Annie's Project, a workshop designed to empower women in overall farm decision making, begins April 3.

After working a full-time job, Amanda Krumrine comes home to care for 19 head of beef cattle on her New Windsor farm. Krumrine is one of 6,137 women farmers in Maryland. She is also an Annie’s Project alum.

Annie’s Project focuses on the many aspects of farm management and is designed to empower women in overall farm decision making and to build local networks throughout the state. The target audience is women involved in agriculture with a passion for business, agriculture, and involvement in the farm operation. Topics for the sessions cover the five areas of risk management — production, marketing, financial, legal risk and human resources.


“It looked like something interesting and a way to get involved in the ag community,” Krumrine said of the workshop. “My undergrad degree is in ag economics so I was interested to see the ideas other people have, how they were marketing, and how they were dealing with their farms’ issues.”

The University of Maryland and Delaware Cooperative Extension will host an Annie’s Project workshop Tuesdays, April 3, through May 8 at the Carroll Community College. The six sessions will run from 5:30 to 8:30 p.m.

Annie’s Project co-chair Shannon Dill said the classes start with a meal because “people like to talk around food.”

“There’s a lot of time for discussion and networking,” Dill said. “We have a number of great speakers and everyone can learn a lot from each other.”

University of Maryland Extension ag marketing specialist Ginger Myers will be facilitating the workshop.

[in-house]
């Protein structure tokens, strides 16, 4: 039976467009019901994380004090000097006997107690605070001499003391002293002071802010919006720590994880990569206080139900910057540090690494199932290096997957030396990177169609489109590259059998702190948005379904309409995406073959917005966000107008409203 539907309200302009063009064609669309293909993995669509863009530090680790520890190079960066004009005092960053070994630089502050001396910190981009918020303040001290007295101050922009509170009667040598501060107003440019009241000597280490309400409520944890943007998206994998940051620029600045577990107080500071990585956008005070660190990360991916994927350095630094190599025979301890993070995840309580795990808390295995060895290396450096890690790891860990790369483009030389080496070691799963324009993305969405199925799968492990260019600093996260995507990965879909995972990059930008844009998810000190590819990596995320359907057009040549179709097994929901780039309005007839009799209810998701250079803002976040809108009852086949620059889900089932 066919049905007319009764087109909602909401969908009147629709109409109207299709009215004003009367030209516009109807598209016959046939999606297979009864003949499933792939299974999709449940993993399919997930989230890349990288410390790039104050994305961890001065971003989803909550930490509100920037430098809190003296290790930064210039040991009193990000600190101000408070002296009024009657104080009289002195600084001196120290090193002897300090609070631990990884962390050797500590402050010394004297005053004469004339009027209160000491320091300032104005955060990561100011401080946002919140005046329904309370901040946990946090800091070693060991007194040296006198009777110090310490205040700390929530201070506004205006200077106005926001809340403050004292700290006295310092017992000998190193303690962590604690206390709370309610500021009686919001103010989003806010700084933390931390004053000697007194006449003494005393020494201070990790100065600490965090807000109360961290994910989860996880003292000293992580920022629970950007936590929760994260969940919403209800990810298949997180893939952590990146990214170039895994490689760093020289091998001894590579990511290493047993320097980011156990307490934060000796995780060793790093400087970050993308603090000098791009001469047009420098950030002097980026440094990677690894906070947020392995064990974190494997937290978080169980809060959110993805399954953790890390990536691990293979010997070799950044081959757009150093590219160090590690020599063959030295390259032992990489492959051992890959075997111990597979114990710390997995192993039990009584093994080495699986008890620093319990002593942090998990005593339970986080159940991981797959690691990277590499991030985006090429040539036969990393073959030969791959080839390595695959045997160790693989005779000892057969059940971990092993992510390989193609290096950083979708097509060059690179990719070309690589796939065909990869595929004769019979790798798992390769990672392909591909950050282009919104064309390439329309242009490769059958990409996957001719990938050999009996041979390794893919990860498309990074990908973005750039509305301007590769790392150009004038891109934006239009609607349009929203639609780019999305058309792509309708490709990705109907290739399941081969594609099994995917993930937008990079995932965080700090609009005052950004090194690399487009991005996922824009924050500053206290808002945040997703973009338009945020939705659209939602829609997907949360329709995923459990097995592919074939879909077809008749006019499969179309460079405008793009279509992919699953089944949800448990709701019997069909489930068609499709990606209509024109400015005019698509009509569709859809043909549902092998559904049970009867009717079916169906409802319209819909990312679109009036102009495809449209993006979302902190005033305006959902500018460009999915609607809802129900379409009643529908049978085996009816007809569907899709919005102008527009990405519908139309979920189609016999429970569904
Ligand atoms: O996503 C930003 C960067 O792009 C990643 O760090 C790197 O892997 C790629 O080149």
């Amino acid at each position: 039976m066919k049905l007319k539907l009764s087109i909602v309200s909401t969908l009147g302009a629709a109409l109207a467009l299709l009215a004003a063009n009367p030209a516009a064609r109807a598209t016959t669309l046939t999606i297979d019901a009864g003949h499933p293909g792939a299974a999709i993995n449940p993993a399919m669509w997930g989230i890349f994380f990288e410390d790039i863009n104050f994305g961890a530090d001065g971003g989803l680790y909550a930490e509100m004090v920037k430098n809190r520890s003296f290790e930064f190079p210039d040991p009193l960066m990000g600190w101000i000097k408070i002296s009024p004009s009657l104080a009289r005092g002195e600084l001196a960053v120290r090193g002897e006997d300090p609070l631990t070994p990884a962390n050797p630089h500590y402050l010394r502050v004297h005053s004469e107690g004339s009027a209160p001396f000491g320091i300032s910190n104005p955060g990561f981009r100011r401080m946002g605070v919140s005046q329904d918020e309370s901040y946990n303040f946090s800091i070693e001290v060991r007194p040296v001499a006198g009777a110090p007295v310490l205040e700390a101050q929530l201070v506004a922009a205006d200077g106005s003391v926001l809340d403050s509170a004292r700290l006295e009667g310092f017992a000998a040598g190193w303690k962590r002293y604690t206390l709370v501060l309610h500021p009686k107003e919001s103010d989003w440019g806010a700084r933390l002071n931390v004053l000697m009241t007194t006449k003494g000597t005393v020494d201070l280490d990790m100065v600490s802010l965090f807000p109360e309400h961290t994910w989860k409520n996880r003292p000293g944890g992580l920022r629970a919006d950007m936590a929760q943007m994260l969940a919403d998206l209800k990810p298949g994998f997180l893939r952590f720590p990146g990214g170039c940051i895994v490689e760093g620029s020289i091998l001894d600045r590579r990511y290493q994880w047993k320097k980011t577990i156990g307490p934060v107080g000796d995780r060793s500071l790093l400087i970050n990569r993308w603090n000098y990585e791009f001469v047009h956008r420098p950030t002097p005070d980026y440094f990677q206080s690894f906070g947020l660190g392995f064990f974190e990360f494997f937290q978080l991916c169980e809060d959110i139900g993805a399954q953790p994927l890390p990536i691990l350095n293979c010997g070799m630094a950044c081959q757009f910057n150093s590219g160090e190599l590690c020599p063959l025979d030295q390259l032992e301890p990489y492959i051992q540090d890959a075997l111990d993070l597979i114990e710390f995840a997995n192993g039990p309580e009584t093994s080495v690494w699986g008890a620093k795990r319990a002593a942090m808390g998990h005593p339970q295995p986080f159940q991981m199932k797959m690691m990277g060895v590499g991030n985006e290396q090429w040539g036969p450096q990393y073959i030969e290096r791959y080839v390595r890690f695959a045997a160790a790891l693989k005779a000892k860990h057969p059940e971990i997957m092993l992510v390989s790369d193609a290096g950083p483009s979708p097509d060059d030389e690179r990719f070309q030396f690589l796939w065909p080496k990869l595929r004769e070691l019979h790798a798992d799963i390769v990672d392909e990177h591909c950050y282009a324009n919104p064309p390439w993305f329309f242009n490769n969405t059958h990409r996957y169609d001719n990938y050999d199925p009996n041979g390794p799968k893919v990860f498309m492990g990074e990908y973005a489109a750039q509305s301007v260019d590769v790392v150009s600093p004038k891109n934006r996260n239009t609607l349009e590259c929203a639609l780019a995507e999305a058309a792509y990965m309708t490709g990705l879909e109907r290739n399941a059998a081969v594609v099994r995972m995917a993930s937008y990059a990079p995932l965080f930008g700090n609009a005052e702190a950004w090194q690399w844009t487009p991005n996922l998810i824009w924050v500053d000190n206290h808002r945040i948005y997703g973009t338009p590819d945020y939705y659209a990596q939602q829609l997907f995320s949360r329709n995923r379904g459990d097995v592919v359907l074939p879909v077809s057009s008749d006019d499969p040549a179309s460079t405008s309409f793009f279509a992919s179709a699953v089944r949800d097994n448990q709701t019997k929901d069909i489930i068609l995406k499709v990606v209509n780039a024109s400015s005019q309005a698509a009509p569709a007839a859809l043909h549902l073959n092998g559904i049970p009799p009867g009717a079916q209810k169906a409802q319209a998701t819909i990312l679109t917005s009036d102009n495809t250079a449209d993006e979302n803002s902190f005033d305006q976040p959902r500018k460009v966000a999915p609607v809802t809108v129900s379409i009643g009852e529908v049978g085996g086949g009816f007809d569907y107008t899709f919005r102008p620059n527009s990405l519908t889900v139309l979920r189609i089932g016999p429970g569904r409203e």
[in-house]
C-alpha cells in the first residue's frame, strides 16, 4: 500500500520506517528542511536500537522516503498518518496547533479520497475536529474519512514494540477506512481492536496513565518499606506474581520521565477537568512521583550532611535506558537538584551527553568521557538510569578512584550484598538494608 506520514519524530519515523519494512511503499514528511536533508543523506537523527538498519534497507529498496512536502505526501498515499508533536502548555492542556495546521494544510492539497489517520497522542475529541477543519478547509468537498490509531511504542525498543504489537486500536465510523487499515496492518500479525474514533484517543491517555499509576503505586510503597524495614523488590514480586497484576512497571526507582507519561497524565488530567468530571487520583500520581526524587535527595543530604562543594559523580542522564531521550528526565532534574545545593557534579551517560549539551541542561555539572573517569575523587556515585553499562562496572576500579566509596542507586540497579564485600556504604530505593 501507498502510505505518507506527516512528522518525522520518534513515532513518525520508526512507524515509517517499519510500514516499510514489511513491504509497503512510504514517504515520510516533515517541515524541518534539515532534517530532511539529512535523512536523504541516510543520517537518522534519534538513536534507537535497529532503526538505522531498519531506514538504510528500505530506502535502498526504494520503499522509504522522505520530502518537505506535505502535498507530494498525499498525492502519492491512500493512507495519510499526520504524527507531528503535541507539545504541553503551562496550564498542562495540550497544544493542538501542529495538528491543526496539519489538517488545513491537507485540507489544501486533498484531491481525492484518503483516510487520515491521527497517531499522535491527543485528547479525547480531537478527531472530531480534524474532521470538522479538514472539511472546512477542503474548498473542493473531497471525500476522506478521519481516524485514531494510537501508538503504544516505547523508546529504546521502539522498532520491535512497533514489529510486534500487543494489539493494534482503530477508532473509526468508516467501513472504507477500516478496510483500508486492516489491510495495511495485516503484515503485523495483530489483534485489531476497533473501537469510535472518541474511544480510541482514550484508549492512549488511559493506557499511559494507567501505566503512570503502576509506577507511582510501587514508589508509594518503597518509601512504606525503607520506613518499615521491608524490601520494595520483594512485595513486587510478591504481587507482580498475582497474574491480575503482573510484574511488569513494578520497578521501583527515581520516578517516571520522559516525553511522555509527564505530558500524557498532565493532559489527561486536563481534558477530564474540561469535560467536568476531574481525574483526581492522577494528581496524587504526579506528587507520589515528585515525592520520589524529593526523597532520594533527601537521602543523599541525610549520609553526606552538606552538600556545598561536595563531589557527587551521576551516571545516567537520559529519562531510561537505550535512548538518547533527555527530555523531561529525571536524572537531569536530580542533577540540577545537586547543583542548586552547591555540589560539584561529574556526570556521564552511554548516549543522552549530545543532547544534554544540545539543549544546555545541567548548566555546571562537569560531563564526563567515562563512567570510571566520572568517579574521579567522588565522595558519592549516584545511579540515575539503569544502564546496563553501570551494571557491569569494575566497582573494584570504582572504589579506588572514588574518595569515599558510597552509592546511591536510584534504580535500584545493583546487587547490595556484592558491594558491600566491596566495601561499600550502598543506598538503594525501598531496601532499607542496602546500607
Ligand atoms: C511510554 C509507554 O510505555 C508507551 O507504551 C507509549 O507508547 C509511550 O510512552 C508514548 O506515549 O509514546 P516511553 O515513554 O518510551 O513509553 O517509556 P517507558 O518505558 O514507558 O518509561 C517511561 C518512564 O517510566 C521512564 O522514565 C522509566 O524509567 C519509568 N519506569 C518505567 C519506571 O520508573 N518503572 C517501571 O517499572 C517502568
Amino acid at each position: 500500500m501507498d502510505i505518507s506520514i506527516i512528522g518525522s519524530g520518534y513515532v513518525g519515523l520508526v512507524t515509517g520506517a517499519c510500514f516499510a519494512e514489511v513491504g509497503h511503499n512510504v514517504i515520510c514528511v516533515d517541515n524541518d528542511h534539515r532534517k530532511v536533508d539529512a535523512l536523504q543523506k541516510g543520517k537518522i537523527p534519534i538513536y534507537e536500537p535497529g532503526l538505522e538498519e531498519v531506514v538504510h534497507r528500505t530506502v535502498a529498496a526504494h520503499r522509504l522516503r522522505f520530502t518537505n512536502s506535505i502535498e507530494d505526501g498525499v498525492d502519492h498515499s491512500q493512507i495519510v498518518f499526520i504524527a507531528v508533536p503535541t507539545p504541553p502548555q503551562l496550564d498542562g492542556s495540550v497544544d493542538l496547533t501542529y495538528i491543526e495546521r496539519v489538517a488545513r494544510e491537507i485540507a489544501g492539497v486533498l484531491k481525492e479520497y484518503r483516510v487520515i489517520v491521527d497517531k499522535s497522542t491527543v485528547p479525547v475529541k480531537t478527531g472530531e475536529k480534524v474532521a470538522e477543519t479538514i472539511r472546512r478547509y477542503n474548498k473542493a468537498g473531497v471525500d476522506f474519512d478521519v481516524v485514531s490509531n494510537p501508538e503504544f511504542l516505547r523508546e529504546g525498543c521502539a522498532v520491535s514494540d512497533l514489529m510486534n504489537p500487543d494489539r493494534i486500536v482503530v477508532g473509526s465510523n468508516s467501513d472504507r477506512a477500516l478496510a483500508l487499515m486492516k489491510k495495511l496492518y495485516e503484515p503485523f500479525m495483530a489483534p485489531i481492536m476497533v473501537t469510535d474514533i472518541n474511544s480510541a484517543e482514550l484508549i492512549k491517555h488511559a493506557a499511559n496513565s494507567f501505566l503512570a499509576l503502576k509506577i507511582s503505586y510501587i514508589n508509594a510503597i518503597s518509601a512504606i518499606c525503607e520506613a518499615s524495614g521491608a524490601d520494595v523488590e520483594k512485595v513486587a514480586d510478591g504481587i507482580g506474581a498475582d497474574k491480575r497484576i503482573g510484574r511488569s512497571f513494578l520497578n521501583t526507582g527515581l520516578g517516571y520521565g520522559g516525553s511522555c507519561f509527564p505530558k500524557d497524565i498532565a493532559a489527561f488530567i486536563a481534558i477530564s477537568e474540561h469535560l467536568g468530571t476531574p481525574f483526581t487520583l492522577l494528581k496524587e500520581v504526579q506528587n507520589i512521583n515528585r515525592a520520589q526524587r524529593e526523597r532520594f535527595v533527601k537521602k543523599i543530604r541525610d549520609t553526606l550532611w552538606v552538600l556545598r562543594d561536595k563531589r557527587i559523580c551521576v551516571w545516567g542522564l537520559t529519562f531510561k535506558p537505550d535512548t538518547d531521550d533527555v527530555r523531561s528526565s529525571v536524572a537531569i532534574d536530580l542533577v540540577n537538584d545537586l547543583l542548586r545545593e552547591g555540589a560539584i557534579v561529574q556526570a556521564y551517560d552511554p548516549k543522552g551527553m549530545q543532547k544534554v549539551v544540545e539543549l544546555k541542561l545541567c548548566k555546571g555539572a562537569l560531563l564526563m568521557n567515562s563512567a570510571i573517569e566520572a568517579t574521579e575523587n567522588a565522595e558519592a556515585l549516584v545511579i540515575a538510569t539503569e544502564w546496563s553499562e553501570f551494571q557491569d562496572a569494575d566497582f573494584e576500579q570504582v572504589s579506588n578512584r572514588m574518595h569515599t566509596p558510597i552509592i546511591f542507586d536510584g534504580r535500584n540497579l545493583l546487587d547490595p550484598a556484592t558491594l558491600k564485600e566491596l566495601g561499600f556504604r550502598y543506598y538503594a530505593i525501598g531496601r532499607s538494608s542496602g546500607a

“She’s an amazing instructor,” Dill said. “She has a lot of formal and hands-on knowledge of how to run a farm. Anyone who takes the class would definitely benefit.”

Myers said the workshop’s participants can “become a very supportive network.”

“Sometimes the more experienced mentor the less experienced,” Myers said. “Sometimes the more experienced learned things and make changes. They all share their own problems and solutions. We always encourage them to go home and share. Sometimes you end up making positive changes and saving money.”

Krumrine has raised beef cattle with her husband Jonathan for four years on their 52-acre farm. They sell directly to the consumer. While discussing the workshop, she said the mix of people who participated enhanced the experience.

“There were people who had farmed most of their lives, people who were just getting started and people like me who had been doing it for a couple of years but were looking for ideas for growth and improvement,” she explained.

Krumrine recommended the workshop because “it was a nice way to get a lot of information and it provided a good base on a variety of topics.”

“Personally, the most tangible benefit was walking through QuickBooks. It let me try out the software before we made the commitment to buy it,” she said. “The presentation from FSA was also helpful because they talked about a lot of programs I was previously unaware of. Really just the idea sharing and hearing other participants’ experiences was valuable.”